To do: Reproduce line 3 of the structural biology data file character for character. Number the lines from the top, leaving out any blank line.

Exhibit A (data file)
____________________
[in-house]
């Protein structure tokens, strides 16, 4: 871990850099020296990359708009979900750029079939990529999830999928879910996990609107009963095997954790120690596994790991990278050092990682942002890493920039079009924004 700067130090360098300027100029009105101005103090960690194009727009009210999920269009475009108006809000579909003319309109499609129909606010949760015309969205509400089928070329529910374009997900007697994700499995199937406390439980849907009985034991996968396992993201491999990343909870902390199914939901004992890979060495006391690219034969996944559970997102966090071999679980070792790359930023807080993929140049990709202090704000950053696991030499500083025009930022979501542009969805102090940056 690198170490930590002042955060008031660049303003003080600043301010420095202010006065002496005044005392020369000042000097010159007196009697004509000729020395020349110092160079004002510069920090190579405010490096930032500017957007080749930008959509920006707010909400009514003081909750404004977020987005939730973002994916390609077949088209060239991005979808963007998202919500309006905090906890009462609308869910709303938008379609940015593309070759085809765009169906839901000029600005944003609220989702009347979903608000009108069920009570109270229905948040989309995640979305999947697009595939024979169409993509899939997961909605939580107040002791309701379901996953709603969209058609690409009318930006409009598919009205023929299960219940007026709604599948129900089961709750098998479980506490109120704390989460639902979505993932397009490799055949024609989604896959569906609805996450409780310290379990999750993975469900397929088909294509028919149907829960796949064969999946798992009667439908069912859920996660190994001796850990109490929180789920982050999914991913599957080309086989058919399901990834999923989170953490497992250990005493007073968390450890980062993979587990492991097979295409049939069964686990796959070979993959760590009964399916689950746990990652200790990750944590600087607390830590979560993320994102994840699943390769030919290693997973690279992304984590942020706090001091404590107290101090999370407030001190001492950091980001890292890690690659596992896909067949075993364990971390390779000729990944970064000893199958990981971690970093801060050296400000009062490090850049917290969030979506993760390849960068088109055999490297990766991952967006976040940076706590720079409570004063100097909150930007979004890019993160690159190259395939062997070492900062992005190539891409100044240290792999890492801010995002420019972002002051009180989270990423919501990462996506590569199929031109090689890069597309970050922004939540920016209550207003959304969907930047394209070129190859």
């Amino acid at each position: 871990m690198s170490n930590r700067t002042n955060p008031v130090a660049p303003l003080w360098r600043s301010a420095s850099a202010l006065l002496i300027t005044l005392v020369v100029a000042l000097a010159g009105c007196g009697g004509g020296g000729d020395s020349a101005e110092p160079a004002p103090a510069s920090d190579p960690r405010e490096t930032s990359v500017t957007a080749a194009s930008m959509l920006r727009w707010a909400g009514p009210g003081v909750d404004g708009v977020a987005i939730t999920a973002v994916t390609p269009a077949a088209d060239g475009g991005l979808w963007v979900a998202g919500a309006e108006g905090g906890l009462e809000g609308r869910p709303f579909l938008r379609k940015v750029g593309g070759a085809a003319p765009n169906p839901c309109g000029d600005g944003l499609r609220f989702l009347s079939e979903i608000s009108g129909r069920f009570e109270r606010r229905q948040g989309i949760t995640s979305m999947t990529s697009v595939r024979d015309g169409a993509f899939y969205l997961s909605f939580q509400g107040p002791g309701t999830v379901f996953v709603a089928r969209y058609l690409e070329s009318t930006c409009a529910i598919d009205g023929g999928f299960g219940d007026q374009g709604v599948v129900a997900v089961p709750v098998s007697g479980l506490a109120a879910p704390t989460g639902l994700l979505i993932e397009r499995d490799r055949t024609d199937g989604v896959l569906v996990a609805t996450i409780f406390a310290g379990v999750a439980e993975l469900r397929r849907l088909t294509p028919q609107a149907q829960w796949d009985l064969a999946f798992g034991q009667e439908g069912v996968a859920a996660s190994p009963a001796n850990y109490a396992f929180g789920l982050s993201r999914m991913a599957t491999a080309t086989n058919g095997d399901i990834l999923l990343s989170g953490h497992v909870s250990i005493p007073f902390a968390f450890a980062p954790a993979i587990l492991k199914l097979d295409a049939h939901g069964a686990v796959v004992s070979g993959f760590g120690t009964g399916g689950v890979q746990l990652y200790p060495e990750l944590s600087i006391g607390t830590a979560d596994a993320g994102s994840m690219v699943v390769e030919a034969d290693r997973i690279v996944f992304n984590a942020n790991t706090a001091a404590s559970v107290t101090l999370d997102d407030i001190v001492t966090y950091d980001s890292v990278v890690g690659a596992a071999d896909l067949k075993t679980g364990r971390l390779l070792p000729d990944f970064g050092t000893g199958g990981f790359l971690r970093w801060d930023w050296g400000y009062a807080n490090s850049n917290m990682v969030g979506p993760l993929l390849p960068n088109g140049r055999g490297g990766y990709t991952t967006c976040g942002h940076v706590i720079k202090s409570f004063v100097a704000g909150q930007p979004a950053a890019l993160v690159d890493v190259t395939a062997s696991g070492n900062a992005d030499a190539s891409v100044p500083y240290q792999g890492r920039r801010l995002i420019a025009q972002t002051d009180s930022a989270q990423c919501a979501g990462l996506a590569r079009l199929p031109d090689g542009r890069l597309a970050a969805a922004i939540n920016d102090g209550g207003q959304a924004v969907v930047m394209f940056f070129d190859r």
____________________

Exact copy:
């Amino acid at each position: 871990m690198s170490n930590r700067t002042n955060p008031v130090a660049p303003l003080w360098r600043s301010a420095s850099a202010l006065l002496i300027t005044l005392v020369v100029a000042l000097a010159g009105c007196g009697g004509g020296g000729d020395s020349a101005e110092p160079a004002p103090a510069s920090d190579p960690r405010e490096t930032s990359v500017t957007a080749a194009s930008m959509l920006r727009w707010a909400g009514p009210g003081v909750d404004g708009v977020a987005i939730t999920a973002v994916t390609p269009a077949a088209d060239g475009g991005l979808w963007v979900a998202g919500a309006e108006g905090g906890l009462e809000g609308r869910p709303f579909l938008r379609k940015v750029g593309g070759a085809a003319p765009n169906p839901c309109g000029d600005g944003l499609r609220f989702l009347s079939e979903i608000s009108g129909r069920f009570e109270r606010r229905q948040g989309i949760t995640s979305m999947t990529s697009v595939r024979d015309g169409a993509f899939y969205l997961s909605f939580q509400g107040p002791g309701t999830v379901f996953v709603a089928r969209y058609l690409e070329s009318t930006c409009a529910i598919d009205g023929g999928f299960g219940d007026q374009g709604v599948v129900a997900v089961p709750v098998s007697g479980l506490a109120a879910p704390t989460g639902l994700l979505i993932e397009r499995d490799r055949t024609d199937g989604v896959l569906v996990a609805t996450i409780f406390a310290g379990v999750a439980e993975l469900r397929r849907l088909t294509p028919q609107a149907q829960w796949d009985l064969a999946f798992g034991q009667e439908g069912v996968a859920a996660s190994p009963a001796n850990y109490a396992f929180g789920l982050s993201r999914m991913a599957t491999a080309t086989n058919g095997d399901i990834l999923l990343s989170g953490h497992v909870s250990i005493p007073f902390a968390f450890a980062p954790a993979i587990l492991k199914l097979d295409a049939h939901g069964a686990v796959v004992s070979g993959f760590g120690t009964g399916g689950v890979q746990l990652y200790p060495e990750l944590s600087i006391g607390t830590a979560d596994a993320g994102s994840m690219v699943v390769e030919a034969d290693r997973i690279v996944f992304n984590a942020n790991t706090a001091a404590s559970v107290t101090l999370d997102d407030i001190v001492t966090y950091d980001s890292v990278v890690g690659a596992a071999d896909l067949k075993t679980g364990r971390l390779l070792p000729d990944f970064g050092t000893g199958g990981f790359l971690r970093w801060d930023w050296g400000y009062a807080n490090s850049n917290m990682v969030g979506p993760l993929l390849p960068n088109g140049r055999g490297g990766y990709t991952t967006c976040g942002h940076v706590i720079k202090s409570f004063v100097a704000g909150q930007p979004a950053a890019l993160v690159d890493v190259t395939a062997s696991g070492n900062a992005d030499a190539s891409v100044p500083y240290q792999g890492r920039r801010l995002i420019a025009q972002t002051d009180s930022a989270q990423c919501a979501g990462l996506a590569r079009l199929p031109d090689g542009r890069l597309a970050a969805a922004i939540n920016d102090g209550g207003q959304a924004v969907v930047m394209f940056f070129d190859r």